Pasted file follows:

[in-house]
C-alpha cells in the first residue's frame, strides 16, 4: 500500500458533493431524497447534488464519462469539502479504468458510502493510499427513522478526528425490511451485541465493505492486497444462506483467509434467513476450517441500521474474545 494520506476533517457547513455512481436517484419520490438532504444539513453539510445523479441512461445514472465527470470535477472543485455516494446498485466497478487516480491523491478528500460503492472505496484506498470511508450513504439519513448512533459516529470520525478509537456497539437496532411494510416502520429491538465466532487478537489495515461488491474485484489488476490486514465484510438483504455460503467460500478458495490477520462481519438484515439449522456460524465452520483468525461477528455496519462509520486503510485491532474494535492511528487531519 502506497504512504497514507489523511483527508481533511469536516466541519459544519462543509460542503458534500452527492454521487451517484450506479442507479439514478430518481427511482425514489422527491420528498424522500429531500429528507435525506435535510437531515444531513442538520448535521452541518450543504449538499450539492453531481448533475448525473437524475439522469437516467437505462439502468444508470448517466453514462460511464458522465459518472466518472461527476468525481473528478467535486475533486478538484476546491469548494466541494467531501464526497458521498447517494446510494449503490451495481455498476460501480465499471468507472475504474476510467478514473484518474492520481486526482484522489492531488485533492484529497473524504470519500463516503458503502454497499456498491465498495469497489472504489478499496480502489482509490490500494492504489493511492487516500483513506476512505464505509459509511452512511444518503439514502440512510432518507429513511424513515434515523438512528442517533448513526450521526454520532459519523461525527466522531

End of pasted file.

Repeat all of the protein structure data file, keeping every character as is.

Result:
[in-house]
C-alpha cells in the first residue's frame, strides 16, 4: 500500500458533493431524497447534488464519462469539502479504468458510502493510499427513522478526528425490511451485541465493505492486497444462506483467509434467513476450517441500521474474545 494520506476533517457547513455512481436517484419520490438532504444539513453539510445523479441512461445514472465527470470535477472543485455516494446498485466497478487516480491523491478528500460503492472505496484506498470511508450513504439519513448512533459516529470520525478509537456497539437496532411494510416502520429491538465466532487478537489495515461488491474485484489488476490486514465484510438483504455460503467460500478458495490477520462481519438484515439449522456460524465452520483468525461477528455496519462509520486503510485491532474494535492511528487531519 502506497504512504497514507489523511483527508481533511469536516466541519459544519462543509460542503458534500452527492454521487451517484450506479442507479439514478430518481427511482425514489422527491420528498424522500429531500429528507435525506435535510437531515444531513442538520448535521452541518450543504449538499450539492453531481448533475448525473437524475439522469437516467437505462439502468444508470448517466453514462460511464458522465459518472466518472461527476468525481473528478467535486475533486478538484476546491469548494466541494467531501464526497458521498447517494446510494449503490451495481455498476460501480465499471468507472475504474476510467478514473484518474492520481486526482484522489492531488485533492484529497473524504470519500463516503458503502454497499456498491465498495469497489472504489478499496480502489482509490490500494492504489493511492487516500483513506476512505464505509459509511452512511444518503439514502440512510432518507429513511424513515434515523438512528442517533448513526450521526454520532459519523461525527466522531